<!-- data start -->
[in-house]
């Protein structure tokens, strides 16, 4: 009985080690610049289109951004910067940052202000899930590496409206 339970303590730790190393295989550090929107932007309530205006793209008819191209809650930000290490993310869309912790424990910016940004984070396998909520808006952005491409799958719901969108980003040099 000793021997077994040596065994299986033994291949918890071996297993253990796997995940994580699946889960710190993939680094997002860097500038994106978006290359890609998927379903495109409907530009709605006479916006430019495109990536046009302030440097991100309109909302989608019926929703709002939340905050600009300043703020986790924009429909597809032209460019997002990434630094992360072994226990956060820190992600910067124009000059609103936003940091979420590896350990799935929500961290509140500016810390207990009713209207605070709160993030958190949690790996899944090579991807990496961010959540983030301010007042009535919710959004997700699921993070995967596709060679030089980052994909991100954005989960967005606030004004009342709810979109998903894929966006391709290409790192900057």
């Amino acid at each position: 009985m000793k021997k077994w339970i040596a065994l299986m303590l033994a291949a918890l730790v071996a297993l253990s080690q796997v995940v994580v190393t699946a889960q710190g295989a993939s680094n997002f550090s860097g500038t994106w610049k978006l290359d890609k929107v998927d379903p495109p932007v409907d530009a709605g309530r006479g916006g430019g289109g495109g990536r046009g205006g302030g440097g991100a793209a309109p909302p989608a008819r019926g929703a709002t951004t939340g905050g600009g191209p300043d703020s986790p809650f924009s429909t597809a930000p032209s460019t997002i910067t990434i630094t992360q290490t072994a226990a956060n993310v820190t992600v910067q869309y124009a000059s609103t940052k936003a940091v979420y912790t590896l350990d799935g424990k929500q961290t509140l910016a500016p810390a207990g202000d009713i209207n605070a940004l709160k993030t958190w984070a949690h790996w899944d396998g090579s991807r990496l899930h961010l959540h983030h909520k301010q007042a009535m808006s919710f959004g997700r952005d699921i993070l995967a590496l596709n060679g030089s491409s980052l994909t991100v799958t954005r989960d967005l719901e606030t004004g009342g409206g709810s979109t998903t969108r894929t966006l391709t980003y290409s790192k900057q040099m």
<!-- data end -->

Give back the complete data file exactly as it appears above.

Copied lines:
[in-house]
């Protein structure tokens, strides 16, 4: 009985080690610049289109951004910067940052202000899930590496409206 339970303590730790190393295989550090929107932007309530205006793209008819191209809650930000290490993310869309912790424990910016940004984070396998909520808006952005491409799958719901969108980003040099 000793021997077994040596065994299986033994291949918890071996297993253990796997995940994580699946889960710190993939680094997002860097500038994106978006290359890609998927379903495109409907530009709605006479916006430019495109990536046009302030440097991100309109909302989608019926929703709002939340905050600009300043703020986790924009429909597809032209460019997002990434630094992360072994226990956060820190992600910067124009000059609103936003940091979420590896350990799935929500961290509140500016810390207990009713209207605070709160993030958190949690790996899944090579991807990496961010959540983030301010007042009535919710959004997700699921993070995967596709060679030089980052994909991100954005989960967005606030004004009342709810979109998903894929966006391709290409790192900057």
């Amino acid at each position: 009985m000793k021997k077994w339970i040596a065994l299986m303590l033994a291949a918890l730790v071996a297993l253990s080690q796997v995940v994580v190393t699946a889960q710190g295989a993939s680094n997002f550090s860097g500038t994106w610049k978006l290359d890609k929107v998927d379903p495109p932007v409907d530009a709605g309530r006479g916006g430019g289109g495109g990536r046009g205006g302030g440097g991100a793209a309109p909302p989608a008819r019926g929703a709002t951004t939340g905050g600009g191209p300043d703020s986790p809650f924009s429909t597809a930000p032209s460019t997002i910067t990434i630094t992360q290490t072994a226990a956060n993310v820190t992600v910067q869309y124009a000059s609103t940052k936003a940091v979420y912790t590896l350990d799935g424990k929500q961290t509140l910016a500016p810390a207990g202000d009713i209207n605070a940004l709160k993030t958190w984070a949690h790996w899944d396998g090579s991807r990496l899930h961010l959540h983030h909520k301010q007042a009535m808006s919710f959004g997700r952005d699921i993070l995967a590496l596709n060679g030089s491409s980052l994909t991100v799958t954005r989960d967005l719901e606030t004004g009342g409206g709810s979109t998903t969108r894929t966006l391709t980003y290409s790192k900057q040099m």